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Cornell to present nanofabricated etching -- including tiniest full-color U.S. flag ever put on silicon chip -- to White House on March 30

Ithaca, New York. March 29th, 2004

In a salute to nanotechnology, Cornell University researchers have etched the world's smallest, full-color American flag on a silicon chip. The flag is part of an elaborate nanofabrication that includes six full-color flags and 15 White Houses, all etched on the chip.

The size of a postage stamp, the chip has been placed in a Lucite paperweight that will be presented to the White House on Tuesday, March 30, in Washington, D.C., by Joshua Wolfe, a 1999 Cornell graduate and managing partner of Lux Capital, a New York City venture capital firm specializing in nanotechnology. It will be accepted on behalf of President George Bush by John Marburger III, science adviser to the president.

Click to see larger version

A microphoto of the chip design, with enlarged versions of the flag portion.
Courtesy and © Cornell University

Later an identical paperweight will be presented to Rep. Sherwood Boehlert (R-N.Y.), chairman of the House Science Committee.

The flag and the White House images were produced using advanced photolithographic tools in the National Science Foundation (NSF)-supported Cornell Nanoscale Facility.

All told, the chip features 15 monochrome images of the White House flanked by six full-color American flags, embedded with microscopic features that reflect the colors of the stars and stripes. There are three visible White House images and a dozen nano-size ones, 500 microns wide and 225 microns high (a micron is one-thousandth of a millimeter), that appear as dots without magnification. All the White House images are flying an American flag.

"To put all of this into perspective, three stars on the flag that flies over the nano-built White House would fit across the width of a red blood cell," says Carl Batt, Liberty Hyde Bailey Professor of Food Science at Cornell, who is developing food-safety biosensors using nanotechnology. "The wires inside today's computer chips are now routinely thinner than the thinnest column in the White House nano-images. In fact you could line-up five computer wires across the width of the White House column."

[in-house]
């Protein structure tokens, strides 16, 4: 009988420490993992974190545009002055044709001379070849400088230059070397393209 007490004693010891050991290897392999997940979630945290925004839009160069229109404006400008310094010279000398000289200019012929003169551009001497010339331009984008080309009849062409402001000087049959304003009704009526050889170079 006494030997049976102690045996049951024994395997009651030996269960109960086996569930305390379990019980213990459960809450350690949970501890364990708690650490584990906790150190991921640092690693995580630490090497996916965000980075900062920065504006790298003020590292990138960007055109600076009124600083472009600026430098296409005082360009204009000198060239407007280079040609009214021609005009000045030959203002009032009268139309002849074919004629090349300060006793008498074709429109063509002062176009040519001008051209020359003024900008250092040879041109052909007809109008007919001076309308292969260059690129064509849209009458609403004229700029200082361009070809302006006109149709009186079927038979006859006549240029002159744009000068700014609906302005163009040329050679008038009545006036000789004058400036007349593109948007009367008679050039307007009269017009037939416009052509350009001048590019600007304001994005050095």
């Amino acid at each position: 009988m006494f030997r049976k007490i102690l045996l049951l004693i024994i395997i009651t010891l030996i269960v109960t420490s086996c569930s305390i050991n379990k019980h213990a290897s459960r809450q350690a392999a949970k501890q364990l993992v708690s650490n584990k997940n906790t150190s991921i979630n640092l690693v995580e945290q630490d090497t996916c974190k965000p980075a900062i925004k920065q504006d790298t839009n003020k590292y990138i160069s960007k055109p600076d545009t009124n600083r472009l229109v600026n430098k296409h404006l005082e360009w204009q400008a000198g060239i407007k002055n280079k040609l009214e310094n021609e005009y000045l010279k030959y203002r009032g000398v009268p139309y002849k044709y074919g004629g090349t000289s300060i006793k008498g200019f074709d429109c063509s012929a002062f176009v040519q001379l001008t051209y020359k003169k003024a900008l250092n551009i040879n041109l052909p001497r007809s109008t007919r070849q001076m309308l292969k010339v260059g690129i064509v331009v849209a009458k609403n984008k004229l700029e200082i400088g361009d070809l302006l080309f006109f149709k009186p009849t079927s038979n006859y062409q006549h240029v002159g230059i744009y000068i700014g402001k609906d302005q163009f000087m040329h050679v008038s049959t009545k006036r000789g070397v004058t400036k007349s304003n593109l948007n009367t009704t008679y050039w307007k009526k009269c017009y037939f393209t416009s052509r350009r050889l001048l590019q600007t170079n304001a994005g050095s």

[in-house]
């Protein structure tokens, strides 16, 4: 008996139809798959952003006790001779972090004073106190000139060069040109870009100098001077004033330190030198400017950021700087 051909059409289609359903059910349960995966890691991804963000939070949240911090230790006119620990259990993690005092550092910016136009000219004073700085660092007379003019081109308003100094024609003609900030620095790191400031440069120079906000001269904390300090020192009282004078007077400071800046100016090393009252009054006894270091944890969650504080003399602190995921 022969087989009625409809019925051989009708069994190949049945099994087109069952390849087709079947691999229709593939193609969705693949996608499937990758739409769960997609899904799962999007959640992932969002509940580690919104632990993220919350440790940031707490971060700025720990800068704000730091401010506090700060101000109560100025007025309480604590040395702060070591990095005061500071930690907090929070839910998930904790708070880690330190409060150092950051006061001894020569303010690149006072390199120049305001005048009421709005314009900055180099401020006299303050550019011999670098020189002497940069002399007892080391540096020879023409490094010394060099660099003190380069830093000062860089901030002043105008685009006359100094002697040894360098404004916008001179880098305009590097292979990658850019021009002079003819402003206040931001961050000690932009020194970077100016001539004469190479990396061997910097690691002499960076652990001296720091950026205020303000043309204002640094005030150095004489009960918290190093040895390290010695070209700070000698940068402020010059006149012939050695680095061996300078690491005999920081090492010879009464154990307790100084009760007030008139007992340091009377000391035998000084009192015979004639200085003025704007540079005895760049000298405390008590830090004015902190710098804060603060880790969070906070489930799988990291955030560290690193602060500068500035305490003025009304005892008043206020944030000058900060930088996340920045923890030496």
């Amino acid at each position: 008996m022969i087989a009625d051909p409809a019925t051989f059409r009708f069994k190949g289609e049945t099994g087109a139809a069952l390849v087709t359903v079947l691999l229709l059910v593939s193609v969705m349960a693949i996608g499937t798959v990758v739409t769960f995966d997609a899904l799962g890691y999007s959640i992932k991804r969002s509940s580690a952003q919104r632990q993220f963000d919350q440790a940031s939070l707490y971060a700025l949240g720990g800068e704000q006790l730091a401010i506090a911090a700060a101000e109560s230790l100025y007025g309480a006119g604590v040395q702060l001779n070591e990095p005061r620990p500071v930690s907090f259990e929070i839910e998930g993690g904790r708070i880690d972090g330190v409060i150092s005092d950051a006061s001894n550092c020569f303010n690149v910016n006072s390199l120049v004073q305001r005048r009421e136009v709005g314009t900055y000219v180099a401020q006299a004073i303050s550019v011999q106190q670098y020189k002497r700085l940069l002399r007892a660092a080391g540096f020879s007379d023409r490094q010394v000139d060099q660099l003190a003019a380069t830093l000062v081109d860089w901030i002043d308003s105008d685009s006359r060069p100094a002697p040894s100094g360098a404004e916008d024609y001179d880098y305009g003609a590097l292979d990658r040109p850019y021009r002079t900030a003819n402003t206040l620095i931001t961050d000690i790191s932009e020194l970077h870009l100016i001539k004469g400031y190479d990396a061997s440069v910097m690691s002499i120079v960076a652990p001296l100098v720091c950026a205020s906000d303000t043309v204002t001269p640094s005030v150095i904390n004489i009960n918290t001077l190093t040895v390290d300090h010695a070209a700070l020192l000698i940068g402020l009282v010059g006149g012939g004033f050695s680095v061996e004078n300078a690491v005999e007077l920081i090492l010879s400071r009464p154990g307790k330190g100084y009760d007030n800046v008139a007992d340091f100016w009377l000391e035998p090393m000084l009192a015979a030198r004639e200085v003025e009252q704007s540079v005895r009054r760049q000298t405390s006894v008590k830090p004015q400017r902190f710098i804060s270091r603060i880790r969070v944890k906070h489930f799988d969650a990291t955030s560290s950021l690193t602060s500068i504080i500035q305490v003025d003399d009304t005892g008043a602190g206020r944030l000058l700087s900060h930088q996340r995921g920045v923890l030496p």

The nanofabricated American flags and White Houses were created by Cornell research associates Scott Stelick and Madanagopal Kunnavakkam, both of whom work in Batt's laboratory. The chip was made to honor the 21st Century Nanotechnology Research and Development Act, which authorizes four-year funding for nanotechnology research starting in 2005. The legislation, introduced by Boehlert, creates programs supported by the National Nanotechnology Initiative.

Nanofabrication is used to create structures at the atomic and molecular levels, equal to 1/100,000th the diameter of a human hair. It offers hope for disease detection, environmental monitoring, energy production and improvements in electronic circuitry.

The six red-white-and-blue flags on the chip each measures 3 millimeters by 1.5 millimeters, and when the chip is held at an angle, the colors are reflected by a pattern of lines etched into a thin layer of glass coating a silicon wafer. The lines were spaced at nanometer dimensions (about three silicon atoms) to diffract specific wavelengths of light. It is this light diffraction that produces the red, white and blue.

If the three-color flag were any smaller, the colors would disappear. Objects at the nanoscale are devoid of color since their dimensions are smaller than a wavelength of light. In the flag, the stars, depicted as squares, are 75 micrometers across, or one-half the width of a human hair. Each white star is made of 36 separate lines spaced to reflect, blue, green and red light. When the light diffraction from red, green and blue combines, the human eye sees white.

Each stripe on the flag is made up of 52 separate lines. The spacing for the blue and green lines is 72 nanometers, and from green to red, 45 nanometers.

Other Cornell NSF-supported nanotechnology facilities whose science and technology helped in the production of the flag were the Nanobiotechnology Center, the Cornell Center for Materials Research and the Center for Nanoscale Systems.

Blaine P. Friedlander Jr.
Office: 607-255-3290

Copyright Cornell University

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